If you’re searching for an easy, effective, all-natural way to manage your diabetes more effectively, I’ve got great news for you. You’re in for a good time! Researchers in the field of psychoneuroimmunology have been working steadily to prove that experiencing positive emotions leads directly to improved health. Having fun, it turns out, is good for you.
Specifically interesting for people with diabetes is research that shows enjoying humor can help control glucose spikes after a meal. Blood sugar control is obviously of high interest. Another factor that impacts our blood sugar is our stress levels: the more stressed out we are, the harder it becomes to control blood sugar levels.
One of the world’s best stress busters is play. We love to play when we’re children, but as we grow up, we stop – fearful, perhaps, that playing makes us seem less serious, less adult, less mature. To answer that, I’d like to quote from Robert Bellah’s very serious book, Religion in Human Evolution: From the Paleolithic to the Axial Age.
This tradition proposes that humans are a playful species, and we are most fundamentally ourselves when we are not functional. Play is not the antithesis of seriousness but the antithesis of work, of sustaining the general scheme of the everyday in which we spend so much of our time.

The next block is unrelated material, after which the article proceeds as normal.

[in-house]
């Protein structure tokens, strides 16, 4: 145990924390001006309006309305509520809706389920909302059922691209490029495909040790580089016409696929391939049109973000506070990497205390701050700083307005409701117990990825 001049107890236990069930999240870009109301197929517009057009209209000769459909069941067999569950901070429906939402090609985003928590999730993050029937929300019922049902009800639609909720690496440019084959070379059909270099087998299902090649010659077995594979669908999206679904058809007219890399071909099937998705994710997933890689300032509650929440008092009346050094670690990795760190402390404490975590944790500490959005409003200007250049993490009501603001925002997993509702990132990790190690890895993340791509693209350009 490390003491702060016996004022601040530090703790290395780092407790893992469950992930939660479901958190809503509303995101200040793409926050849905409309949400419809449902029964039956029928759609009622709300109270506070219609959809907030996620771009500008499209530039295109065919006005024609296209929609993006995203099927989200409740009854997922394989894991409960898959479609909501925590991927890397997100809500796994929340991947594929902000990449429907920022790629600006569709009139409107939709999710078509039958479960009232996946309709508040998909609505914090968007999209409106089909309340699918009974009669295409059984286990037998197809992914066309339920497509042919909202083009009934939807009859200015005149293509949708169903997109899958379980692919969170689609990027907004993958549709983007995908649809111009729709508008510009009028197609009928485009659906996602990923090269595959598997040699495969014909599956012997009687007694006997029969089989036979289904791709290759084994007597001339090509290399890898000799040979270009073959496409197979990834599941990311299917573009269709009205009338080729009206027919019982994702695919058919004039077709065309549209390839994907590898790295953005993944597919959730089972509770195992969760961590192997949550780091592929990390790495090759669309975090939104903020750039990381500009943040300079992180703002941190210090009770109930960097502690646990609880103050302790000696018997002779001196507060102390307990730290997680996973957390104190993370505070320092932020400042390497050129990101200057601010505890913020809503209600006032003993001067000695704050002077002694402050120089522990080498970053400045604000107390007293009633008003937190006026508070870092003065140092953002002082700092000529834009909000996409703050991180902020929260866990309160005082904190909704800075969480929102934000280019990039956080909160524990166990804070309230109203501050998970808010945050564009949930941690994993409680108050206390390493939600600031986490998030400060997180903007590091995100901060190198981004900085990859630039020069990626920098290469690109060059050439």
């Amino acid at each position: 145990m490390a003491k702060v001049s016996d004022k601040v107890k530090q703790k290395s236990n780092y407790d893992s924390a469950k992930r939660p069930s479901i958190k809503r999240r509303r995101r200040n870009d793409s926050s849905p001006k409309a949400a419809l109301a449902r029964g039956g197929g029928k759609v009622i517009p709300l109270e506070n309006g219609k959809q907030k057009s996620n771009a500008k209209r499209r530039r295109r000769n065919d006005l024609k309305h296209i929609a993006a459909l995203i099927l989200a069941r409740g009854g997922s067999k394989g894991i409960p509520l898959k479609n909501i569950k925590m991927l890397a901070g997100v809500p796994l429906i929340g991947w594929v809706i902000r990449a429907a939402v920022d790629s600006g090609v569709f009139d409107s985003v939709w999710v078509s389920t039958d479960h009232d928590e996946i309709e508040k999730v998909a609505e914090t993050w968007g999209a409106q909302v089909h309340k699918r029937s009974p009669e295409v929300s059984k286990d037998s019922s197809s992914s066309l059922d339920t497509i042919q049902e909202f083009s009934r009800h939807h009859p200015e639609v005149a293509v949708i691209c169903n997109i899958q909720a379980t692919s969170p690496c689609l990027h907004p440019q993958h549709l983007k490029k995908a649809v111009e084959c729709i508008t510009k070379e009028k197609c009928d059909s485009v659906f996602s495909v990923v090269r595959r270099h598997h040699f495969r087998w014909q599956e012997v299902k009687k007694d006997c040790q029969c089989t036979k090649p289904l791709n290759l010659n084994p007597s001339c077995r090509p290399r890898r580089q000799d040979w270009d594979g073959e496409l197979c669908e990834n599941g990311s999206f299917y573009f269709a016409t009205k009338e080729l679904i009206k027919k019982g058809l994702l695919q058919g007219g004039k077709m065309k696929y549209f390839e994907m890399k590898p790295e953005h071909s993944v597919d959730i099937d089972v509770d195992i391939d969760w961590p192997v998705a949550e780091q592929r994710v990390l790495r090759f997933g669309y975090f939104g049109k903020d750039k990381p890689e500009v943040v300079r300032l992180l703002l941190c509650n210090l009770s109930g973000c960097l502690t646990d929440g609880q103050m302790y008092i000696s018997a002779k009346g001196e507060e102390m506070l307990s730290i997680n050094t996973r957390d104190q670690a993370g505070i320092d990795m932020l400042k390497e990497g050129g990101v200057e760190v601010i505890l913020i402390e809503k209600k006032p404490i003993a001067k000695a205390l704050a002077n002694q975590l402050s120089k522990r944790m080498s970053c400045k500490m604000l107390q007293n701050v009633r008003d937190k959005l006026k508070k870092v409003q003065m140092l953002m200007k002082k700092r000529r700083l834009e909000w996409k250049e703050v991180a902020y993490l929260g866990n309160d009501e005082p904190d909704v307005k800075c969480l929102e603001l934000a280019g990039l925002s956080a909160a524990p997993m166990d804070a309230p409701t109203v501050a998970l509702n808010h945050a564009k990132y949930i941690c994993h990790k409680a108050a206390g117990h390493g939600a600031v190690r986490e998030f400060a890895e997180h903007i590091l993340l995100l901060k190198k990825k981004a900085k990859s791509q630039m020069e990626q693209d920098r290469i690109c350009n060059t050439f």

In contrast to work’s anxious drudgery of constantly reinforcing social structures and hierarchies, of reestablishing who gets to be a parent and who a child, who the boss and who the employee, and so on, play is what we do when we “log off” from the grid of social structures. Play involves a dialectic of freedom and constraint, or better, freedom within constraint. This is obviously so in games, but equally so in any form of play. The boundaries of play, the delimiting and the defining of the conditions of play, themselves can stand in a kind of dream-like state of critical assessment, a kind of Habermasian reverie. In short, play nourishes us, makes us fully human, equips us for reflective agency and enables us to understand that behind (or above) the routines of the everyday there can be a carnival of an altogether different sort.
Adding play to your daily routine has immediate mental and physical health benefits. You won’t just feel better – you’ll actually BE better. I can’t promise you a Habermasian reverie but you never know, it could happen! Not sure how to get started? Here’s one tip from What’s So Funny About Diabetes? you can use:
You don’t need to have kids to have toys in your house or office. Get some toys of your own! Maybe it’s a Slinky, or a Rubik’s Cube, or a Koosh Ball, or a plush pancreas. Maybe it’s a water gun or a stress ball that you can squeeze the heck out of. It doesn’t need to have a purpose other than to just bring a smile to your face when you play with it.